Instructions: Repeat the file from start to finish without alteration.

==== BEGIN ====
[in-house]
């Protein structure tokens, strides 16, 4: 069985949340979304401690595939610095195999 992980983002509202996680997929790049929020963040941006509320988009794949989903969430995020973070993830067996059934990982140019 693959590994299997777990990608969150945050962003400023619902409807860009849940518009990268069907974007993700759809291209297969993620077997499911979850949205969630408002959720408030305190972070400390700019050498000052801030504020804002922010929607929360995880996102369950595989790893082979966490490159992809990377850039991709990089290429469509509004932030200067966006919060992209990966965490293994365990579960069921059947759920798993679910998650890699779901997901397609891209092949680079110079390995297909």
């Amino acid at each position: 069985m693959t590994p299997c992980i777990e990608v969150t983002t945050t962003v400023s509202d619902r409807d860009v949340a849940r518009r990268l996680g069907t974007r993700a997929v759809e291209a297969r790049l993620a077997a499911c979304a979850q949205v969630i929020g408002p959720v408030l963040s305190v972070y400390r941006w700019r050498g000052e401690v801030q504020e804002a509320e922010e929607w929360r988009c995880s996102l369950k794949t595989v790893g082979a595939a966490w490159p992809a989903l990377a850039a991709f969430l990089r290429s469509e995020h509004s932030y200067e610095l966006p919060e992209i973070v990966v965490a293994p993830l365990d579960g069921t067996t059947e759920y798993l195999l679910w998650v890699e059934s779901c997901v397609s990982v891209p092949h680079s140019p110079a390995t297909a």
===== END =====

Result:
[in-house]
């Protein structure tokens, strides 16, 4: 069985949340979304401690595939610095195999 992980983002509202996680997929790049929020963040941006509320988009794949989903969430995020973070993830067996059934990982140019 693959590994299997777990990608969150945050962003400023619902409807860009849940518009990268069907974007993700759809291209297969993620077997499911979850949205969630408002959720408030305190972070400390700019050498000052801030504020804002922010929607929360995880996102369950595989790893082979966490490159992809990377850039991709990089290429469509509004932030200067966006919060992209990966965490293994365990579960069921059947759920798993679910998650890699779901997901397609891209092949680079110079390995297909």
């Amino acid at each position: 069985m693959t590994p299997c992980i777990e990608v969150t983002t945050t962003v400023s509202d619902r409807d860009v949340a849940r518009r990268l996680g069907t974007r993700a997929v759809e291209a297969r790049l993620a077997a499911c979304a979850q949205v969630i929020g408002p959720v408030l963040s305190v972070y400390r941006w700019r050498g000052e401690v801030q504020e804002a509320e922010e929607w929360r988009c995880s996102l369950k794949t595989v790893g082979a595939a966490w490159p992809a989903l990377a850039a991709f969430l990089r290429s469509e995020h509004s932030y200067e610095l966006p919060e992209i973070v990966v965490a293994p993830l365990d579960g069921t067996t059947e759920y798993l195999l679910w998650v890699e059934s779901c997901v397609s990982v891209p092949h680079s140019p110079a390995t297909a």